My number one daughter is going on a trip to India.  I had to put on the health form that she has/had Asphergers Syndrome.  My daughter was very unhappy about this, but probably not for the reason I had thought of.  She said  "Mum, you have got to listen to me.....   Whenever you tell people I have Asphergers.... they treat me differently.  All I want is to be treated like everyone else."  

    Sorry to go on, but you know when things get you deep inside......  

  • Chrissie Butler (View all users posts) 02 Oct 2013 10:35pm ()

    Yep I'm with you. In the US there is a whole heap of work going on around creativity and dyslexia. 

    A paper that I really like, both because of its humour and it's presentation is "2020's Learning Landscape: A retrospective on Dyslexia". Take a look and see if what David Rose and Ge Vue talks about resonates with you both as a teacher and a parent.

    And Tara thank you for your open reflection both as a teacher and a parent. There are, I am sure, many of us out here in the VLN , myself included who can recognise the journey of being both a passionate educator and also a parent with children who needed different shaped learning environments to thrive.

    Let's keep talking :-)

  • Tara O'Neill (View all users posts) 03 Oct 2013 3:35pm ()

    2020's Learning Landscape: A retrospective on Dyslexia, helped to put ideas into order.  Thank you.

     Questions that arise are "When do we stop instruction if reading is difficult and when do we provide tools to help learning like text to speech? "  Or do we continue to offer both?   Any observer would say, if you give a student a tool to help them read, they will use it and not learn to read themselves.  I am pretty sure that this has been shown not to be true in the sense that if the learner is reading along with the print they are still learning to read.  

    What about National Standards.  These seem to be a hinderence.  As far as I am aware the students need to read the print with their eyes in order to pass a level and for writing they miss out on points if it is not written by their hand?  How will we deal with these issues in New Zealand betweent the ages of 5 and 13?  So for many students they are kept at the de-coding level and not exposed to comprehension skills at a highter level.  This is a problem.

    I have gone down the road of making sure my dyslexic son loves stories, loves learning firstly and most importantly.  We worked really hard to make sure de-coding never got in the way of his love for books.  Early on we read for him or bought him CD's.  Now he has a kindle.  We tried all the programmes offered at Primary School - non of them worked, even 2 years with a Literacy Specialist teaching him 3 times a week for 45 mins.  At the end of that I decided to intervene and pay for him to do the Davis Course.  At the same time I thought that if that didn't work or help then there would be no more intervention.  Enough is enough.  LIke Piper says,  she just wanted out of the special intervention class.  I have since said no to interventions like Multi-lit.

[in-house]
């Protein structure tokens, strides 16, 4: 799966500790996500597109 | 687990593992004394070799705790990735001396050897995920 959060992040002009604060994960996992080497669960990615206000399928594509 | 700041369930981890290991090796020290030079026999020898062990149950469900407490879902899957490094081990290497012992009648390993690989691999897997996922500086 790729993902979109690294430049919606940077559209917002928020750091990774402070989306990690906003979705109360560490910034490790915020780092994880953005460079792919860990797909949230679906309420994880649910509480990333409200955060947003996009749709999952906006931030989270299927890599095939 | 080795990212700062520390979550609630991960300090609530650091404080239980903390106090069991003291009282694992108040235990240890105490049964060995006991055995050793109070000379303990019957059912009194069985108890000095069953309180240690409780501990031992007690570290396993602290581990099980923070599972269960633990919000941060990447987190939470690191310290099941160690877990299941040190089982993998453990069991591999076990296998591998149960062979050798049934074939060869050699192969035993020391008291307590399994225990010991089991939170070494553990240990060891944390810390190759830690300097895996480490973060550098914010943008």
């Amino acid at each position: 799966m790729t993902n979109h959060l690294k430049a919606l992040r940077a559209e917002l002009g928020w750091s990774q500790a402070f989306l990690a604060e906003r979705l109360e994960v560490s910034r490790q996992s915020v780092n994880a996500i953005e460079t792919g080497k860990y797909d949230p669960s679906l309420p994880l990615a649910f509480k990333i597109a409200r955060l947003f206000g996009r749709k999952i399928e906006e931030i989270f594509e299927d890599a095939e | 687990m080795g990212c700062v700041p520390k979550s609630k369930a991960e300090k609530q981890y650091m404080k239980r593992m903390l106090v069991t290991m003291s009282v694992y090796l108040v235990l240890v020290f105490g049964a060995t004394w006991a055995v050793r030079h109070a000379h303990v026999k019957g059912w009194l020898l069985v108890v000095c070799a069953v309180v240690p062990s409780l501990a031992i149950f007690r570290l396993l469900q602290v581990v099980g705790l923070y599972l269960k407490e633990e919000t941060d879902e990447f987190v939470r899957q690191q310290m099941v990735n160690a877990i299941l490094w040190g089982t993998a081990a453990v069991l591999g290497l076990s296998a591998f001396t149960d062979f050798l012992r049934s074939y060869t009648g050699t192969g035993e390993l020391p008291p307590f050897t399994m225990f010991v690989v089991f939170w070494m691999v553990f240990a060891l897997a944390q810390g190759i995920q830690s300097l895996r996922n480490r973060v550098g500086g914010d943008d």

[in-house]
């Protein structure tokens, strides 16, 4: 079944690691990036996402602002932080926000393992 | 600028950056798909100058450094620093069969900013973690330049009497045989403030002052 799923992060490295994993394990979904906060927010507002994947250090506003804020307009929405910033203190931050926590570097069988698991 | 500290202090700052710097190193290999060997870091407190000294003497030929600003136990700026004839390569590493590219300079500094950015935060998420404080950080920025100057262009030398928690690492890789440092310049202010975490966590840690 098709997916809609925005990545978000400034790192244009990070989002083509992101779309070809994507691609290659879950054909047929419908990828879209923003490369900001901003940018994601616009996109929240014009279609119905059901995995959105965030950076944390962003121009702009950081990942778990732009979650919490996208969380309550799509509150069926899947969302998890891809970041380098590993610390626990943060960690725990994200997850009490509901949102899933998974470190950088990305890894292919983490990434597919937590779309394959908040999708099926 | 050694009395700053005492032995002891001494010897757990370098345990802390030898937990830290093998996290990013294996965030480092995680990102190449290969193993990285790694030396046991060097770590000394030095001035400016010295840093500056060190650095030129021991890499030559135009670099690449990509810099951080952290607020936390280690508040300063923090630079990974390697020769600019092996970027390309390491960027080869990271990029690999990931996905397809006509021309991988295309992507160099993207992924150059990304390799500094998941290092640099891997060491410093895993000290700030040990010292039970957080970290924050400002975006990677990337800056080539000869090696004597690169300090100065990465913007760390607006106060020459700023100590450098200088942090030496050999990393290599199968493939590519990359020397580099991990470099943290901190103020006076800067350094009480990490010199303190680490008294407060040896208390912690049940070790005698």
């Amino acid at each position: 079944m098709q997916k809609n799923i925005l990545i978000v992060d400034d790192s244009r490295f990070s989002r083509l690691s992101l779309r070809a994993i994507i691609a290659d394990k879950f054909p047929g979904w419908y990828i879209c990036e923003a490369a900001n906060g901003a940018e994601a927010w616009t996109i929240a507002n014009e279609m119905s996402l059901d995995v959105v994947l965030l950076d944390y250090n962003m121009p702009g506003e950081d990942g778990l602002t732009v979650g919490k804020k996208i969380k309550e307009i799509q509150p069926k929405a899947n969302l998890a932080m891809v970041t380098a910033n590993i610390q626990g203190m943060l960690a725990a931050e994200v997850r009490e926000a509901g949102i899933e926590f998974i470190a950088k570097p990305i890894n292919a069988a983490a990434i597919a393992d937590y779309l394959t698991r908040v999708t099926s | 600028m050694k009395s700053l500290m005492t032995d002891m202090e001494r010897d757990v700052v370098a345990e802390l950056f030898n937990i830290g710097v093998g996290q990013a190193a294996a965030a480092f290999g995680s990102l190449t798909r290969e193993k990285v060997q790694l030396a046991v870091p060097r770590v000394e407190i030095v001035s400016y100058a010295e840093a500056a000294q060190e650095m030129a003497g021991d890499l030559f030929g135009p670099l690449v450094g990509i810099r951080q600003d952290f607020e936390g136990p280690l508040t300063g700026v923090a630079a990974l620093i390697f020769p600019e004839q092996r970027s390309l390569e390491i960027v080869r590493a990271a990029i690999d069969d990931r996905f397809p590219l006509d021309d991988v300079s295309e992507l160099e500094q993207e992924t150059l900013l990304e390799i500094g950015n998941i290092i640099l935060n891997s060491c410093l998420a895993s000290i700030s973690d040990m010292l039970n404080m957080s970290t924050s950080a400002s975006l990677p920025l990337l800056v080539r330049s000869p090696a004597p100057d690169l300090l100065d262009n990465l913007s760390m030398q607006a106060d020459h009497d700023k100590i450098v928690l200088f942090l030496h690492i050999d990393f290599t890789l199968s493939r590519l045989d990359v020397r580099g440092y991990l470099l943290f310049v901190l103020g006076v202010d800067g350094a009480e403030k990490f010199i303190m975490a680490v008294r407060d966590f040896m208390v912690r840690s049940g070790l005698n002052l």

Question - Do we have a diagnostic tool or a way of balancing up students strenghts and weaknesses in order to predict their likelyhood of reading de-coding health?  Much like I just took tests to check the likelihood of heart disease.  It could possibly include the ability to hear sounds?  This would tell us that more phonics is not going to help.  I talked to a RTLB recently about this and he said, if he finds students who are weak in phonics then he gives them more.  I said to him, why would you do that, its their weakness, why not work with their strenghts?  Hence why I teach using the Davis Method - it is visual and creative.  Kids love it.  But how do you know when to call it quits and when to try something else?  

    Also the tool to diagnose potential would need to include something like a creative component.  The ability to use picture thoughts to solve problems.  It would need to include a listening type test like a PAT - I know several dyslexic type students who excel in that.  




  • Chrissie Butler (View all users posts) 22 Oct 2013 9:43pm ()

    Kia ora Tara

    Thank you for you great post. I'm wondering if we might start some separate threads on some of the ideas thoughts you have outlined. Maybe one on effective supports/approaches related to dyslexia and another around text-to-speech and maybe another on innovations in assessment. Then we could ask our UDL group colleagues and the wider community to share a few thoughts.

    I'll kick them off but keep them quite open and we can see if we can pull some thinking togther.

  • Tara O'Neill (View all users posts) 22 Oct 2013 9:45pm ()

    Sounds like a good plan.  Thanks.  

Join this group to contribute to discussions.